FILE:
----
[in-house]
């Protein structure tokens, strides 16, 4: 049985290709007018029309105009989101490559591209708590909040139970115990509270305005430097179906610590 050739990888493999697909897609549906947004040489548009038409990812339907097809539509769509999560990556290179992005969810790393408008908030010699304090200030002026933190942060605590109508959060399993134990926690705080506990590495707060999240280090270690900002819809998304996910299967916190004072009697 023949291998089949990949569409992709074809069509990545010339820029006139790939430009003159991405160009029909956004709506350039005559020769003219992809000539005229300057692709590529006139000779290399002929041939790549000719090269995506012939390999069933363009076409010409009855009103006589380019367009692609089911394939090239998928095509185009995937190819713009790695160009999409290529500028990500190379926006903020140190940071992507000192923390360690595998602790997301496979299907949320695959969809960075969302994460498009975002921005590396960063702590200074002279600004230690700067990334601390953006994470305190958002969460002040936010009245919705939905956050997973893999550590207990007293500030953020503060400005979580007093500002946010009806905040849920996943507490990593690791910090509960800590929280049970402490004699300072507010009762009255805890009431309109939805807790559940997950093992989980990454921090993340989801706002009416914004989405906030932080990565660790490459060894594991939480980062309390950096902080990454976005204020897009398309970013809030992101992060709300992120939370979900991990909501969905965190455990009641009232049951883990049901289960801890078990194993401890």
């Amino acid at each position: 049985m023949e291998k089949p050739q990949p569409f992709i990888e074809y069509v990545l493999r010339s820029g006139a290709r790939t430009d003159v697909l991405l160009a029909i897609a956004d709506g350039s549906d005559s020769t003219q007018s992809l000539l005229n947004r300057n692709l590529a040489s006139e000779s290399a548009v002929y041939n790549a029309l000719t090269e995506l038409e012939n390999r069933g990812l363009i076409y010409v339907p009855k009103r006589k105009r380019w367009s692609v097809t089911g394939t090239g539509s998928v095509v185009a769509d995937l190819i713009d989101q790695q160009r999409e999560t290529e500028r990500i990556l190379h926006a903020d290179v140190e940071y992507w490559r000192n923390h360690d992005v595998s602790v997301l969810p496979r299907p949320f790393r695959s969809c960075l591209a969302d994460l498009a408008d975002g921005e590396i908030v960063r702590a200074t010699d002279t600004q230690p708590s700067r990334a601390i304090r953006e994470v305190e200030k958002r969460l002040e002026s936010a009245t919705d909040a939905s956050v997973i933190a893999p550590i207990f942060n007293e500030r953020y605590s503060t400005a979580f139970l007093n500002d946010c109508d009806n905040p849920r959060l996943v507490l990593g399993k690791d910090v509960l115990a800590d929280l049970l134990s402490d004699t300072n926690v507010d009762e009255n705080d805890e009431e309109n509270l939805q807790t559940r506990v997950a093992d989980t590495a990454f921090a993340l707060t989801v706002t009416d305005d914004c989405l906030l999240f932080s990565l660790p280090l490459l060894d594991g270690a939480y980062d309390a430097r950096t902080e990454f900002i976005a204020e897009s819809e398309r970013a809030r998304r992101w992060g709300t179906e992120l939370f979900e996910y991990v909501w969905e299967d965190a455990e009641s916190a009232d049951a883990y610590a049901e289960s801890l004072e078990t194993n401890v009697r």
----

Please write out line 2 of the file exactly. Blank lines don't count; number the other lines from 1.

């Protein structure tokens, strides 16, 4: 049985290709007018029309105009989101490559591209708590909040139970115990509270305005430097179906610590 050739990888493999697909897609549906947004040489548009038409990812339907097809539509769509999560990556290179992005969810790393408008908030010699304090200030002026933190942060605590109508959060399993134990926690705080506990590495707060999240280090270690900002819809998304996910299967916190004072009697 023949291998089949990949569409992709074809069509990545010339820029006139790939430009003159991405160009029909956004709506350039005559020769003219992809000539005229300057692709590529006139000779290399002929041939790549000719090269995506012939390999069933363009076409010409009855009103006589380019367009692609089911394939090239998928095509185009995937190819713009790695160009999409290529500028990500190379926006903020140190940071992507000192923390360690595998602790997301496979299907949320695959969809960075969302994460498009975002921005590396960063702590200074002279600004230690700067990334601390953006994470305190958002969460002040936010009245919705939905956050997973893999550590207990007293500030953020503060400005979580007093500002946010009806905040849920996943507490990593690791910090509960800590929280049970402490004699300072507010009762009255805890009431309109939805807790559940997950093992989980990454921090993340989801706002009416914004989405906030932080990565660790490459060894594991939480980062309390950096902080990454976005204020897009398309970013809030992101992060709300992120939370979900991990909501969905965190455990009641009232049951883990049901289960801890078990194993401890």